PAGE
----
Recent research also shows that with fear and anxiety, which is clearly heightened when our brain is actively searching for that,”do over” to avoid, feeds the brain’s chemical reactance creating adrenalin and cortisol. The more afraid we are the more fear we feel, that might happen, it did once, what if, I can’t, yes but…
Embrace the fear, I’m ok, I’m frightened, I’m worried. Treat the adrenalin shot like a free can of Monster or red bull. Wow, I have this energy right now, just think of all I can do and be feeling like this.
Practice mindfulness, living in the here. The following are a few exercises on mindfulness.
Put your hands with the fingers just touching under the “bra strap line” as you breathe in; the idea is that your fingers will separate. This is breathing using the diaphragm.Once you can breathe, look at a clock and start timing 60 seconds. Focus on nothing but your breathing, if you start thinking, start again and aim for as long as you can, purely focus on breathing. Preferably with your eyes open. Some people take years to learn to do this, so be kind and don’t expect success or failure, be in the moment and breathe.
Count to ten, gently and slowly. As soon as your mind wonders and goes off on a tangent, start again, focus on the counting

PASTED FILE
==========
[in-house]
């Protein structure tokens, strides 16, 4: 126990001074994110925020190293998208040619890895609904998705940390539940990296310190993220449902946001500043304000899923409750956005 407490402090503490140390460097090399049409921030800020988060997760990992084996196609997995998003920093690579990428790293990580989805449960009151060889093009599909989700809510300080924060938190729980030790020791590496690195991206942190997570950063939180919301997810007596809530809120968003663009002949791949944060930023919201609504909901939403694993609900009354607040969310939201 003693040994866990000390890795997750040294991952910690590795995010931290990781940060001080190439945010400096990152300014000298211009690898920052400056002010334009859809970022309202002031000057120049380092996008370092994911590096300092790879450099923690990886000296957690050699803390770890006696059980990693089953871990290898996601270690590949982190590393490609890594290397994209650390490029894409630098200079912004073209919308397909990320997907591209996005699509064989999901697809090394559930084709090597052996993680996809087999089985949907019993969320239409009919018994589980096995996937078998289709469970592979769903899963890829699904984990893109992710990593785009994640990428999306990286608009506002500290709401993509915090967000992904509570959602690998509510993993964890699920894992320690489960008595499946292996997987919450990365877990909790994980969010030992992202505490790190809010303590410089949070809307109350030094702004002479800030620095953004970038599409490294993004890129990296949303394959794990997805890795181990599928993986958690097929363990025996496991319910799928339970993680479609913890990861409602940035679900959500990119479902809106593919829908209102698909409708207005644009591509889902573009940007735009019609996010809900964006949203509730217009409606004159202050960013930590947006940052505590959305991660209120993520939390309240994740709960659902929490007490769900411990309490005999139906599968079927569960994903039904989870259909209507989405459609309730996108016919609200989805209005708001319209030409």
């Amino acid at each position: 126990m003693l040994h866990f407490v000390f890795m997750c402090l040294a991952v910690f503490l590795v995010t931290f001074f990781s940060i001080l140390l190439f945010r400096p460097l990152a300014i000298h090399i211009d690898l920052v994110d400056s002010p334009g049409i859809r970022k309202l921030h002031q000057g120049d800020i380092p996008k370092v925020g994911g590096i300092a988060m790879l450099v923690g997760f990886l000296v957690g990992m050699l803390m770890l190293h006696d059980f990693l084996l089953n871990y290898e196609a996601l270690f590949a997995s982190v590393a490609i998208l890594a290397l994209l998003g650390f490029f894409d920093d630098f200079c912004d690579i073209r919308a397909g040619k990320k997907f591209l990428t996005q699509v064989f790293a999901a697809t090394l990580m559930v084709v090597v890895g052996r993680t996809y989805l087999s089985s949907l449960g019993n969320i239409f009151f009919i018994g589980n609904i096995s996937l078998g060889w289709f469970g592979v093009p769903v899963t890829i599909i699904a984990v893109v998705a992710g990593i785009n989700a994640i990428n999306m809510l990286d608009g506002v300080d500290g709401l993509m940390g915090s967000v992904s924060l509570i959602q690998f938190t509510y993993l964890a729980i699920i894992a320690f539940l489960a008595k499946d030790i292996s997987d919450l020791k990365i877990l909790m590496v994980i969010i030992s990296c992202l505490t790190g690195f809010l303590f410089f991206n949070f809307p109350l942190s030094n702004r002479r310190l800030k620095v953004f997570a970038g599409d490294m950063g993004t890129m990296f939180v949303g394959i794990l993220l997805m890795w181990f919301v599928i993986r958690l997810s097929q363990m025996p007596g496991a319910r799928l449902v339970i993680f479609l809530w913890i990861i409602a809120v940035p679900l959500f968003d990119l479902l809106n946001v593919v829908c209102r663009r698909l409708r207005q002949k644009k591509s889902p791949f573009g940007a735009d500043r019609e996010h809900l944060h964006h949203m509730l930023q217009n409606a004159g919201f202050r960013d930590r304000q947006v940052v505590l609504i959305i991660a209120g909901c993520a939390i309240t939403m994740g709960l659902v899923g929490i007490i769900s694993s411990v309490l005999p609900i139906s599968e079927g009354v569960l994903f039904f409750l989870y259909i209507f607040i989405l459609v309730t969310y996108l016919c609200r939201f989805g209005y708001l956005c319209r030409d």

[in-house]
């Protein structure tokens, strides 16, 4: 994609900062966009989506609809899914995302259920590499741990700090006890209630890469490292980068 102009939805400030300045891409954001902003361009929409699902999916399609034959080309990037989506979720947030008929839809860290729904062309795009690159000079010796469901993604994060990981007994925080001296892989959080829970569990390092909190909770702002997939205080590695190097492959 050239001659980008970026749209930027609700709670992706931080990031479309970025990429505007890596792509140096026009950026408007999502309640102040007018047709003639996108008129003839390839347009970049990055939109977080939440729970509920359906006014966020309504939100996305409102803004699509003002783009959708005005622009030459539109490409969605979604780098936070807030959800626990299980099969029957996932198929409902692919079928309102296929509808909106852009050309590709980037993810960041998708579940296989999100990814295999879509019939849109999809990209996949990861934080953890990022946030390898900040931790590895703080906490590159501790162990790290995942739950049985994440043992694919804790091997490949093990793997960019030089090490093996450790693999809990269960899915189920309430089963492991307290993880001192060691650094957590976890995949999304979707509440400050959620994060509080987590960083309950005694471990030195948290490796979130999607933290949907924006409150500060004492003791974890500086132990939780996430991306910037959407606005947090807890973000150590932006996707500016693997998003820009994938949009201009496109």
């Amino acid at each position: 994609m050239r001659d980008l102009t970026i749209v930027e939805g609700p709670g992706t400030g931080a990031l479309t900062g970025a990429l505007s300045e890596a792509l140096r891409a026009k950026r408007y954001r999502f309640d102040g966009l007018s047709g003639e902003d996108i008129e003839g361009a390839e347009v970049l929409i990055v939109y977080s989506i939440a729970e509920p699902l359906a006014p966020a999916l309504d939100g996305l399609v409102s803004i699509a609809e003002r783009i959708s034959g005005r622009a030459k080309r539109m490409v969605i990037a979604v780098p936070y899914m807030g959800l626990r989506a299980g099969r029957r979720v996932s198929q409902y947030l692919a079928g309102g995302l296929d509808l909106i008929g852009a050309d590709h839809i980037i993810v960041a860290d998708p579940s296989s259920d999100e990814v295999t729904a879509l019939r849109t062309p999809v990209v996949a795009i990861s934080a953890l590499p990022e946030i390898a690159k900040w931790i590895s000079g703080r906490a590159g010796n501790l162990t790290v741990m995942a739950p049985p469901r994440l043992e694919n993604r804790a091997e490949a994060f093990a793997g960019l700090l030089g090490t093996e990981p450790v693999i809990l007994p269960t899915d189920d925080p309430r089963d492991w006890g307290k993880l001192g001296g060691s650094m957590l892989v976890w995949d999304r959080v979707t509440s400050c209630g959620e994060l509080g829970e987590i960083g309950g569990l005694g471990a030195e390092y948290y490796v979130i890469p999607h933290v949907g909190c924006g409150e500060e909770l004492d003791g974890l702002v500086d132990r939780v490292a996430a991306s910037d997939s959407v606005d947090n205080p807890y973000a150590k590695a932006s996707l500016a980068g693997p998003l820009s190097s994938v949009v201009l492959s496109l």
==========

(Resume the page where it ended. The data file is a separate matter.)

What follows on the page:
Pick up anything close to you, feel it and get lost in it. Don’t think, define, analyse, critique it. Be with it and truly see what it is.
A mindfulness app on modern phones is a great reminder. While you’re at work or out, a gentle randomly timed bell goes off reminding you to be. If you don’t have a smart phone, pick a sound you hear randomly during the day. Could be a phone, a tweet, an animal, a voice, pick anything and use it as a cue to be.
Being in the moment can affect panic attacks, anxiety, eating disorders, addictions, depression, self esteem and much more.
Therapy enables many to work out what happened yesterday, that shapes tomorrow and IF that is a choice we want to make now